Agency with £1.2bn worth of talent has link to Liverpool owners FSG

By Dave Powell

For agents there is a lot of money to be made at the top tier of football.

Liverpool know that to their own cost, having shelled out the second highest sum in Europe between 2017 and 2020, parting with £118.7m (€139m) when it comes to dealing with intermediaries.

Agent payments have long been accepted as part and parcel of the game, and their sway is something that football's governing body FIFA have attempted to clamp down on by introducing caps on the commission that can be earned.

Every Liverpool player has representation, and there are a number of talent agencies globally that look after the interests of not just footballers but a host of stars from across the sporting world.

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Individual super agents such as Mino Raiola are often cited as being the men behind the money when it comes to transfer business, but there are a number of agencies that represent elite footballing talent, and the value of the talent on their books is significant.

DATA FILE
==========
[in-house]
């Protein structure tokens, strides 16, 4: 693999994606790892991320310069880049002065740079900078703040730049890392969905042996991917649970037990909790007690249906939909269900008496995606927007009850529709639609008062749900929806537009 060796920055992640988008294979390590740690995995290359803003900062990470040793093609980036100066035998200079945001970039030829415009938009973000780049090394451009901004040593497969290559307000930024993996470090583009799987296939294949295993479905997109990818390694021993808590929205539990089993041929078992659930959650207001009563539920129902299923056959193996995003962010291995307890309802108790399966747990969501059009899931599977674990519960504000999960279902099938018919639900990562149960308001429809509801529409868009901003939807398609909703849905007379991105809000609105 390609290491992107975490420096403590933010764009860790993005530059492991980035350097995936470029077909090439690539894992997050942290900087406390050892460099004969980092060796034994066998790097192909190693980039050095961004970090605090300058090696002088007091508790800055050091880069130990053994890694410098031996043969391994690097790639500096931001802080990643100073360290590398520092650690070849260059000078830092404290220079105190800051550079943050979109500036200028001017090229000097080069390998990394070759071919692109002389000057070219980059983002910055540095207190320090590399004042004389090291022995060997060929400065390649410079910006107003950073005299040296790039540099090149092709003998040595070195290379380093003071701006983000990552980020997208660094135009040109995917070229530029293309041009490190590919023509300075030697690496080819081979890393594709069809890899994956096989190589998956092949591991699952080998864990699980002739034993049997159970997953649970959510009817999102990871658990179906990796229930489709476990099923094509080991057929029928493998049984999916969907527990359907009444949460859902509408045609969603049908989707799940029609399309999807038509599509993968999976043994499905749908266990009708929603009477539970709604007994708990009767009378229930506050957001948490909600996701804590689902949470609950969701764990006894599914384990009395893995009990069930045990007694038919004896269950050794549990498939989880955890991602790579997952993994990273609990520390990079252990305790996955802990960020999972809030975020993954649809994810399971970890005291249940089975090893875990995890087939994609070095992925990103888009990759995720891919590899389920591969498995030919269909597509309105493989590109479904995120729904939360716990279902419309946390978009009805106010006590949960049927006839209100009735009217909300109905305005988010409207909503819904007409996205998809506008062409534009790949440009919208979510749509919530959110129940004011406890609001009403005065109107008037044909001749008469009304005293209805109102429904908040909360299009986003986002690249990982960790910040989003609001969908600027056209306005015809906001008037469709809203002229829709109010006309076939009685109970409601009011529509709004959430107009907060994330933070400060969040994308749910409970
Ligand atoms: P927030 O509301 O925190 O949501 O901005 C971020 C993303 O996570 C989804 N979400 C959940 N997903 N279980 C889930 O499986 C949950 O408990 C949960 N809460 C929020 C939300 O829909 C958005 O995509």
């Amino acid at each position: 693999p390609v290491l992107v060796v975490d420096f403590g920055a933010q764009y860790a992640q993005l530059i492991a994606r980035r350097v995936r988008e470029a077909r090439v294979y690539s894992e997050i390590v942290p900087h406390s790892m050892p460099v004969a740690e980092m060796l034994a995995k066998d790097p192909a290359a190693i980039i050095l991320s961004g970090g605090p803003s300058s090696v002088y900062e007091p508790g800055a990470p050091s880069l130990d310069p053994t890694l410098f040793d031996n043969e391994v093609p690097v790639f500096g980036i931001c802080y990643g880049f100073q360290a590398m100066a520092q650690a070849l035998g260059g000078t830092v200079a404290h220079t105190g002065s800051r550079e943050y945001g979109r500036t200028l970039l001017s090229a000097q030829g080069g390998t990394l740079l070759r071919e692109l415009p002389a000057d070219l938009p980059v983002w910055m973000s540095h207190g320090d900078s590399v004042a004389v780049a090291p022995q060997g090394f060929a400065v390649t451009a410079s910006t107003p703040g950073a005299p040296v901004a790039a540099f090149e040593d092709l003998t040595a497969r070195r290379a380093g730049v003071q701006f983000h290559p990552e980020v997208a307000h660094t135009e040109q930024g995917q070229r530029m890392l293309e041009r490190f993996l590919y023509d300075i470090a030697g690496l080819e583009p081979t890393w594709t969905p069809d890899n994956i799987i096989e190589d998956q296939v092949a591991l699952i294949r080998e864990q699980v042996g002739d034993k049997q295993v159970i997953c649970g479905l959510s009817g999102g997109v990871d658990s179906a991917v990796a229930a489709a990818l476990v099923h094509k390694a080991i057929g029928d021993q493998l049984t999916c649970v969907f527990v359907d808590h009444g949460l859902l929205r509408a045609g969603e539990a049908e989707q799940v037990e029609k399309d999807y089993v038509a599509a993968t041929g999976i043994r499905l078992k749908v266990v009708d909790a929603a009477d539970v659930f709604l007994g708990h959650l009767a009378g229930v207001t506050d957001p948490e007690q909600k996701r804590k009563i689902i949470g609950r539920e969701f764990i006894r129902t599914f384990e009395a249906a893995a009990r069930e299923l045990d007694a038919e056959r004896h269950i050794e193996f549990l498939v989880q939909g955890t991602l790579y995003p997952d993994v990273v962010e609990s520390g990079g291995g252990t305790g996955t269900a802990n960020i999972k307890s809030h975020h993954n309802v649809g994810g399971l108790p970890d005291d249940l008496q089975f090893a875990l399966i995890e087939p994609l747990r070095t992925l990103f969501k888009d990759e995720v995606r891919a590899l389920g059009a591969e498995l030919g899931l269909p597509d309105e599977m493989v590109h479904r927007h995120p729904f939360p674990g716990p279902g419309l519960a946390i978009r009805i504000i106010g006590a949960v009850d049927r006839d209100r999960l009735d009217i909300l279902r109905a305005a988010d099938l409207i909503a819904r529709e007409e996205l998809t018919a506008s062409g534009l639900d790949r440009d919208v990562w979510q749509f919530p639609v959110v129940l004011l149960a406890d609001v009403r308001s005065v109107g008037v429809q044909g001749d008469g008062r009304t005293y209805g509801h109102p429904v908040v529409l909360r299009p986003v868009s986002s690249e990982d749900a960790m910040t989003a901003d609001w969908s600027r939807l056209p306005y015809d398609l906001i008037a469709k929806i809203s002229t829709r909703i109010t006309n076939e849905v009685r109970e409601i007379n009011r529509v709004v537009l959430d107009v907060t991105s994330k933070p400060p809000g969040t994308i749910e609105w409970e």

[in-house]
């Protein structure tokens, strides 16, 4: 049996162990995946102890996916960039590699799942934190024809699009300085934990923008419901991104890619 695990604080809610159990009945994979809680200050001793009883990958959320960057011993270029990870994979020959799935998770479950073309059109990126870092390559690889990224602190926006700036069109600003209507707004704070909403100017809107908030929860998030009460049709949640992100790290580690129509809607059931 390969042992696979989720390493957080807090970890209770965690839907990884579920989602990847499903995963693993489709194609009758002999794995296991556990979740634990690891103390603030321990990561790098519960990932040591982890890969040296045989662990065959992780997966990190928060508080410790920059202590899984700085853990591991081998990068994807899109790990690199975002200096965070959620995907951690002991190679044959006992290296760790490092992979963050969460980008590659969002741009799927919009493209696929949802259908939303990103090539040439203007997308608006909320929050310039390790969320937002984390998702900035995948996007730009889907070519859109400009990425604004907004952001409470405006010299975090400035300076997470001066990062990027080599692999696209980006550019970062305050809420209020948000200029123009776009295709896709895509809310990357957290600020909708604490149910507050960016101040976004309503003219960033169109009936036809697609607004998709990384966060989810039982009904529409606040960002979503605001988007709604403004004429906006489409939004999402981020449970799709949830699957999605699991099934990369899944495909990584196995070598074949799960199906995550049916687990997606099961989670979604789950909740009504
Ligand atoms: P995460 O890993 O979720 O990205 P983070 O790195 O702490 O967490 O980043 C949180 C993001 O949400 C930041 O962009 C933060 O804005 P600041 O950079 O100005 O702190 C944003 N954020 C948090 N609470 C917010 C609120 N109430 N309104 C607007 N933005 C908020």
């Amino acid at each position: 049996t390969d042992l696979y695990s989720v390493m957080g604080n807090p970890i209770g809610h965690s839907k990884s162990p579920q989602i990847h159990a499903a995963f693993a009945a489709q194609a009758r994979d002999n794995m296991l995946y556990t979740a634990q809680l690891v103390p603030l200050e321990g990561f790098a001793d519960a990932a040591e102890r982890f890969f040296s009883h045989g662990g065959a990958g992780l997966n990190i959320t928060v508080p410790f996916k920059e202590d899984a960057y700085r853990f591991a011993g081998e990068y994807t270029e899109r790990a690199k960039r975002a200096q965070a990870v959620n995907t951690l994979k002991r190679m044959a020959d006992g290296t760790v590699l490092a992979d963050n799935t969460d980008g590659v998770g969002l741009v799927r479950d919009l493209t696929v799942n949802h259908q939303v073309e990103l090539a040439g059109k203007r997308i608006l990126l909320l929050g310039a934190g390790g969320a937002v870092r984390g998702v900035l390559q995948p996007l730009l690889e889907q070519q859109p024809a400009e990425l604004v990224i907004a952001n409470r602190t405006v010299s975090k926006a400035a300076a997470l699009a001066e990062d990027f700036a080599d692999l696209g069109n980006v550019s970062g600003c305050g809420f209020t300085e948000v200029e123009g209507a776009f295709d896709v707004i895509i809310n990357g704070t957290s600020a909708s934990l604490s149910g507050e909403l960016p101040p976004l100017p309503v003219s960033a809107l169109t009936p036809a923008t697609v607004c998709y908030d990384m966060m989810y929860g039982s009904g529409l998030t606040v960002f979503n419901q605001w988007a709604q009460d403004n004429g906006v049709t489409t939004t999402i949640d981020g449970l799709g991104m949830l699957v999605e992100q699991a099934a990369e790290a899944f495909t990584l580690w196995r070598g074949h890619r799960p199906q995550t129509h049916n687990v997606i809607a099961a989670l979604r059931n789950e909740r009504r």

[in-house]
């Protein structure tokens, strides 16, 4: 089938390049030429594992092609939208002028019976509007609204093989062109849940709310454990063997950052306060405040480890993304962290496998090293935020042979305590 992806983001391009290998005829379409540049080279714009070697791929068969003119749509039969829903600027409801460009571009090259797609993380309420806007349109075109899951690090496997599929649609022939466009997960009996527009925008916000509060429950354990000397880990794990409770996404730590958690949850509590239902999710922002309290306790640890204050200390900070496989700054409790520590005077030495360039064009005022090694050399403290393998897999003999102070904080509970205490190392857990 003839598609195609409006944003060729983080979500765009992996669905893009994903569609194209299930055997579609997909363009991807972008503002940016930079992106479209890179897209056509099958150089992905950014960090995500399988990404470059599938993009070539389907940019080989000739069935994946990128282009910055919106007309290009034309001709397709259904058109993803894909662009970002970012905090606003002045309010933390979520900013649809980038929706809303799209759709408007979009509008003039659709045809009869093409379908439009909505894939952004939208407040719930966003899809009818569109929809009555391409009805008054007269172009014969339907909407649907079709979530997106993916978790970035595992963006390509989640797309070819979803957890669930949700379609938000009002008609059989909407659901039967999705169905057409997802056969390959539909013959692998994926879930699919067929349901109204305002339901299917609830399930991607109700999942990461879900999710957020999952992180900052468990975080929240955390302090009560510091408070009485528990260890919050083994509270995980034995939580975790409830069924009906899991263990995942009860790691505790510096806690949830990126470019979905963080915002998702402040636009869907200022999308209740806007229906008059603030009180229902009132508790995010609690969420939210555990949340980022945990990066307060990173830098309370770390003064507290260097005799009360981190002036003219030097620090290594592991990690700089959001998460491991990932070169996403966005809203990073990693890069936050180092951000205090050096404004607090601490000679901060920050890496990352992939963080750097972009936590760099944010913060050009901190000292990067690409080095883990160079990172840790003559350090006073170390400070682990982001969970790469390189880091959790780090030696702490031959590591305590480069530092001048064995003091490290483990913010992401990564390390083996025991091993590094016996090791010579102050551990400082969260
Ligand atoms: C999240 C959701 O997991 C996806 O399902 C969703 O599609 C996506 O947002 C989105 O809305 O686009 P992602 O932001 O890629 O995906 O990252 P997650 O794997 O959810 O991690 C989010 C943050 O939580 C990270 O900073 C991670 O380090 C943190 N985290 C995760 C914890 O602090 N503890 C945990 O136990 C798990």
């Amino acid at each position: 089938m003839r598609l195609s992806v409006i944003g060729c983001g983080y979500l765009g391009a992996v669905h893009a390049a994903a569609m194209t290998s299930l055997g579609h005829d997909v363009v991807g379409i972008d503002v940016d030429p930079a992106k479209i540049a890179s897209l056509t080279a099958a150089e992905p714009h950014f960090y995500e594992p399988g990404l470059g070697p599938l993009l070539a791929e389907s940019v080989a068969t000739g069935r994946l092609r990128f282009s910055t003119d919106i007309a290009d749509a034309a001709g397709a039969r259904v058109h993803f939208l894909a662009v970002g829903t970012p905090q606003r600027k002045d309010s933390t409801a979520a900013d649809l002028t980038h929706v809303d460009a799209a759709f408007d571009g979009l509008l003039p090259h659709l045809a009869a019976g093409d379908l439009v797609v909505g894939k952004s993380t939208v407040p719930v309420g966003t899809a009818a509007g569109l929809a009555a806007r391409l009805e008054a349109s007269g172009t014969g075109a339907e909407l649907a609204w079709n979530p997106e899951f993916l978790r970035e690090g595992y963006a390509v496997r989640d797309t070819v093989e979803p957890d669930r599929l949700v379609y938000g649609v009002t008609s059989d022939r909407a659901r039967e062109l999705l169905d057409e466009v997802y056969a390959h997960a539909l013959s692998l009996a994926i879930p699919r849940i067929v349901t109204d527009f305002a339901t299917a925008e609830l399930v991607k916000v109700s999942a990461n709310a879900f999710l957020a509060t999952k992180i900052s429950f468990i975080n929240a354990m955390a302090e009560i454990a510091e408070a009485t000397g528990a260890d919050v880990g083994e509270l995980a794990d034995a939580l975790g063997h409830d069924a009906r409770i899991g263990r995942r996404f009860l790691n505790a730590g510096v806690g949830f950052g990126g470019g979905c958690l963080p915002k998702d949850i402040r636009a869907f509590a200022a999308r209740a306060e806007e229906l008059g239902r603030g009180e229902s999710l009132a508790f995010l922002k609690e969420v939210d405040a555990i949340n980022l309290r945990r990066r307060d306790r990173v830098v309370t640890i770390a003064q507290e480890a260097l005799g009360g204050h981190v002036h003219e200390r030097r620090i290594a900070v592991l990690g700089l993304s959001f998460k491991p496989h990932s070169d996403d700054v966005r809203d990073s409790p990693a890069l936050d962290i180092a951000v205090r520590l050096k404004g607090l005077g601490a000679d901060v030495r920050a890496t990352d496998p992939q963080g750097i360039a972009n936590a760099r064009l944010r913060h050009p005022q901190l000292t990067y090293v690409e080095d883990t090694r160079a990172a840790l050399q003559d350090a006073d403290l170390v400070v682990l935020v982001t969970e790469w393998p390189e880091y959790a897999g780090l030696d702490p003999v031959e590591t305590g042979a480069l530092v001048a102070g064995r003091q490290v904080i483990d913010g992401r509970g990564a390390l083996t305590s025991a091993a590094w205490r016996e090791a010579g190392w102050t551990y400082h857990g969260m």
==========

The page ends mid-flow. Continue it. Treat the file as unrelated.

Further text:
Research conducted by Off The Pitch has revealed the agencies whose talent roster is the most valuable according to market value, with a firm that has close ties to a major investor in Liverpool owners Fenway Sports Group topping the charts.

Wasserman, a US-based firm who look after the interests of more than 700 players, among them being Liverpool's Joe Gomez, Manchester City's Aymeric Laporte and John Stones, Leicester City's Harvey Barnes, Borussia Dortmund prodigy Giovanni Reyna and Real Madrid's Federico Valverde.

The total market value of the players on their client roster stands at £1.2bn according to the research, a figure that places them ahead of Jonathan Barnett's ICM Stellar Sports (£1.17bn market value), who look after Liverpool defender Ibrahima Konate and Manchester City's Jack Grealish. Behind ICM is Jorge Mendes' Gestifute, who look after Reds' duo Fabinho and Diogo Jota, as well as the likes of Manchester United's Cristiano Ronaldo.